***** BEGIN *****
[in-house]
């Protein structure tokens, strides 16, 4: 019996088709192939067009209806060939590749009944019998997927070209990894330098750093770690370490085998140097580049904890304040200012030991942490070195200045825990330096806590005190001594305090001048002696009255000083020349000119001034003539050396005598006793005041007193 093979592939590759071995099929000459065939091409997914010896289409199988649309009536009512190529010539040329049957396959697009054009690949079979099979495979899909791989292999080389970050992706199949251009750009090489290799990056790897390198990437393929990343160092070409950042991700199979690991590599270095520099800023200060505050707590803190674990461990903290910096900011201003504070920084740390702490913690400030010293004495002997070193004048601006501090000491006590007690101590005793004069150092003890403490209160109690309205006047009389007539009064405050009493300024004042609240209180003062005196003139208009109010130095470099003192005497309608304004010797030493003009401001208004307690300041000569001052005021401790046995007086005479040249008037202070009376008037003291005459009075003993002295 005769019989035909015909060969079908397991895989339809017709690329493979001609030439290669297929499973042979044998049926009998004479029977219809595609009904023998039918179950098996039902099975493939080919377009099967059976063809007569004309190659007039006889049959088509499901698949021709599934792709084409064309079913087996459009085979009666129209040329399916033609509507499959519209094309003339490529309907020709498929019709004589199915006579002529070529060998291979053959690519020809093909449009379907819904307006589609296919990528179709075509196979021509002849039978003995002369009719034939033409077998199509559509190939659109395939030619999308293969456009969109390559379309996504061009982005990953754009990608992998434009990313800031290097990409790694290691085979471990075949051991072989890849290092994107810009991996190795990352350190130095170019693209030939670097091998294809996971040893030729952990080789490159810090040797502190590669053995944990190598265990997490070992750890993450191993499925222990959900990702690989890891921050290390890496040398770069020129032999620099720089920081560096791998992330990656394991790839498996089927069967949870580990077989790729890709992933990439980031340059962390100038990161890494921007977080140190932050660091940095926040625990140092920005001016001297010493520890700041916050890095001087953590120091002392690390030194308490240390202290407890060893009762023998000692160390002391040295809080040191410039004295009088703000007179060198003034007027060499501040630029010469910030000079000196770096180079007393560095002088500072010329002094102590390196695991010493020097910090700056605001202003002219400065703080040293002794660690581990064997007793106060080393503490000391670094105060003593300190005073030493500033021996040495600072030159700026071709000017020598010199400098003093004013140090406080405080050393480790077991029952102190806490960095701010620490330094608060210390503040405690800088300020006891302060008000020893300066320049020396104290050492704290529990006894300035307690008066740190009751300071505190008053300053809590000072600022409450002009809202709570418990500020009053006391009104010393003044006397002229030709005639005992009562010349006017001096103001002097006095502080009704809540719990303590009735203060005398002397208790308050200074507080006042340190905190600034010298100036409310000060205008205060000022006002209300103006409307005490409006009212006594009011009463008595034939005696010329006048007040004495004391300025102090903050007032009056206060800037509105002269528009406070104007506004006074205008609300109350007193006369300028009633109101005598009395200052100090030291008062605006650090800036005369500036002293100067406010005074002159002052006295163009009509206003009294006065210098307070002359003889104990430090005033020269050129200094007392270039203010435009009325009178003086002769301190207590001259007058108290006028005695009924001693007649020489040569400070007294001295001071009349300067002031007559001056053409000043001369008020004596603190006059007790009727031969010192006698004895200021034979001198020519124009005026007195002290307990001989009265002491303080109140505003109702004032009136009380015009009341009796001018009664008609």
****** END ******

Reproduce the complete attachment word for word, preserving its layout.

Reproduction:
[in-house]
């Protein structure tokens, strides 16, 4: 019996088709192939067009209806060939590749009944019998997927070209990894330098750093770690370490085998140097580049904890304040200012030991942490070195200045825990330096806590005190001594305090001048002696009255000083020349000119001034003539050396005598006793005041007193 093979592939590759071995099929000459065939091409997914010896289409199988649309009536009512190529010539040329049957396959697009054009690949079979099979495979899909791989292999080389970050992706199949251009750009090489290799990056790897390198990437393929990343160092070409950042991700199979690991590599270095520099800023200060505050707590803190674990461990903290910096900011201003504070920084740390702490913690400030010293004495002997070193004048601006501090000491006590007690101590005793004069150092003890403490209160109690309205006047009389007539009064405050009493300024004042609240209180003062005196003139208009109010130095470099003192005497309608304004010797030493003009401001208004307690300041000569001052005021401790046995007086005479040249008037202070009376008037003291005459009075003993002295 005769019989035909015909060969079908397991895989339809017709690329493979001609030439290669297929499973042979044998049926009998004479029977219809595609009904023998039918179950098996039902099975493939080919377009099967059976063809007569004309190659007039006889049959088509499901698949021709599934792709084409064309079913087996459009085979009666129209040329399916033609509507499959519209094309003339490529309907020709498929019709004589199915006579002529070529060998291979053959690519020809093909449009379907819904307006589609296919990528179709075509196979021509002849039978003995002369009719034939033409077998199509559509190939659109395939030619999308293969456009969109390559379309996504061009982005990953754009990608992998434009990313800031290097990409790694290691085979471990075949051991072989890849290092994107810009991996190795990352350190130095170019693209030939670097091998294809996971040893030729952990080789490159810090040797502190590669053995944990190598265990997490070992750890993450191993499925222990959900990702690989890891921050290390890496040398770069020129032999620099720089920081560096791998992330990656394991790839498996089927069967949870580990077989790729890709992933990439980031340059962390100038990161890494921007977080140190932050660091940095926040625990140092920005001016001297010493520890700041916050890095001087953590120091002392690390030194308490240390202290407890060893009762023998000692160390002391040295809080040191410039004295009088703000007179060198003034007027060499501040630029010469910030000079000196770096180079007393560095002088500072010329002094102590390196695991010493020097910090700056605001202003002219400065703080040293002794660690581990064997007793106060080393503490000391670094105060003593300190005073030493500033021996040495600072030159700026071709000017020598010199400098003093004013140090406080405080050393480790077991029952102190806490960095701010620490330094608060210390503040405690800088300020006891302060008000020893300066320049020396104290050492704290529990006894300035307690008066740190009751300071505190008053300053809590000072600022409450002009809202709570418990500020009053006391009104010393003044006397002229030709005639005992009562010349006017001096103001002097006095502080009704809540719990303590009735203060005398002397208790308050200074507080006042340190905190600034010298100036409310000060205008205060000022006002209300103006409307005490409006009212006594009011009463008595034939005696010329006048007040004495004391300025102090903050007032009056206060800037509105002269528009406070104007506004006074205008609300109350007193006369300028009633109101005598009395200052100090030291008062605006650090800036005369500036002293100067406010005074002159002052006295163009009509206003009294006065210098307070002359003889104990430090005033020269050129200094007392270039203010435009009325009178003086002769301190207590001259007058108290006028005695009924001693007649020489040569400070007294001295001071009349300067002031007559001056053409000043001369008020004596603190006059007790009727031969010192006698004895200021034979001198020519124009005026007195002290307990001989009265002491303080109140505003109702004032009136009380015009009341009796001018009664008609």